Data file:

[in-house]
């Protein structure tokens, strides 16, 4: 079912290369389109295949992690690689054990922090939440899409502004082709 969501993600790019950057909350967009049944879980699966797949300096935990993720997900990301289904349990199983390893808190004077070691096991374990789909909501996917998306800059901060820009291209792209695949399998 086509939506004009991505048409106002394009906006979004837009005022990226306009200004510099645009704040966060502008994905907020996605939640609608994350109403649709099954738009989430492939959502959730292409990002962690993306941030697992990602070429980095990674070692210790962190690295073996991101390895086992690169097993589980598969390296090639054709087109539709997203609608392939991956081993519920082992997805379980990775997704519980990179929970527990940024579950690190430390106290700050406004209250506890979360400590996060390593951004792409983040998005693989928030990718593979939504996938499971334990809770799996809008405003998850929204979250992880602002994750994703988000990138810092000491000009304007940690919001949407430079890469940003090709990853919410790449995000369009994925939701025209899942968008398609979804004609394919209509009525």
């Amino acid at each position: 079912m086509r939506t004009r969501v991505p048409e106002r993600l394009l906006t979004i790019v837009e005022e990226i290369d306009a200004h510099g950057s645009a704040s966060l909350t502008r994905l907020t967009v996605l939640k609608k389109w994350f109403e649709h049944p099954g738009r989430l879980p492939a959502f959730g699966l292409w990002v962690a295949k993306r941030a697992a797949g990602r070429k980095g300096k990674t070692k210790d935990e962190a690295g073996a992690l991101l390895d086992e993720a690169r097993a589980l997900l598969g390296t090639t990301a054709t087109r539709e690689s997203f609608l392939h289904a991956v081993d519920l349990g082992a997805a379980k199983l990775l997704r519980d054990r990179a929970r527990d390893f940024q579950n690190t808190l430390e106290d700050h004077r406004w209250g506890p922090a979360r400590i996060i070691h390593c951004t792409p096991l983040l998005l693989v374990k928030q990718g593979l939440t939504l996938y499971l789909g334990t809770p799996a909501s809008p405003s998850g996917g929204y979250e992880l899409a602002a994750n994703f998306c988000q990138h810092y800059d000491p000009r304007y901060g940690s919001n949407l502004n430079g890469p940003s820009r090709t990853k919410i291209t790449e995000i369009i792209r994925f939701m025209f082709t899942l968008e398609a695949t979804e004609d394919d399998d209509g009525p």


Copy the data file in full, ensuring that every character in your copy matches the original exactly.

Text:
[in-house]
């Protein structure tokens, strides 16, 4: 079912290369389109295949992690690689054990922090939440899409502004082709 969501993600790019950057909350967009049944879980699966797949300096935990993720997900990301289904349990199983390893808190004077070691096991374990789909909501996917998306800059901060820009291209792209695949399998 086509939506004009991505048409106002394009906006979004837009005022990226306009200004510099645009704040966060502008994905907020996605939640609608994350109403649709099954738009989430492939959502959730292409990002962690993306941030697992990602070429980095990674070692210790962190690295073996991101390895086992690169097993589980598969390296090639054709087109539709997203609608392939991956081993519920082992997805379980990775997704519980990179929970527990940024579950690190430390106290700050406004209250506890979360400590996060390593951004792409983040998005693989928030990718593979939504996938499971334990809770799996809008405003998850929204979250992880602002994750994703988000990138810092000491000009304007940690919001949407430079890469940003090709990853919410790449995000369009994925939701025209899942968008398609979804004609394919209509009525």
């Amino acid at each position: 079912m086509r939506t004009r969501v991505p048409e106002r993600l394009l906006t979004i790019v837009e005022e990226i290369d306009a200004h510099g950057s645009a704040s966060l909350t502008r994905l907020t967009v996605l939640k609608k389109w994350f109403e649709h049944p099954g738009r989430l879980p492939a959502f959730g699966l292409w990002v962690a295949k993306r941030a697992a797949g990602r070429k980095g300096k990674t070692k210790d935990e962190a690295g073996a992690l991101l390895d086992e993720a690169r097993a589980l997900l598969g390296t090639t990301a054709t087109r539709e690689s997203f609608l392939h289904a991956v081993d519920l349990g082992a997805a379980k199983l990775l997704r519980d054990r990179a929970r527990d390893f940024q579950n690190t808190l430390e106290d700050h004077r406004w209250g506890p922090a979360r400590i996060i070691h390593c951004t792409p096991l983040l998005l693989v374990k928030q990718g593979l939440t939504l996938y499971l789909g334990t809770p799996a909501s809008p405003s998850g996917g929204y979250e992880l899409a602002a994750n994703f998306c988000q990138h810092y800059d000491p000009r304007y901060g940690s919001n949407l502004n430079g890469p940003s820009r090709t990853k919410i291209t790449e995000i369009i792209r994925f939701m025209f082709t899942l968008e398609a695949t979804e004609d394919d399998d209509g009525p």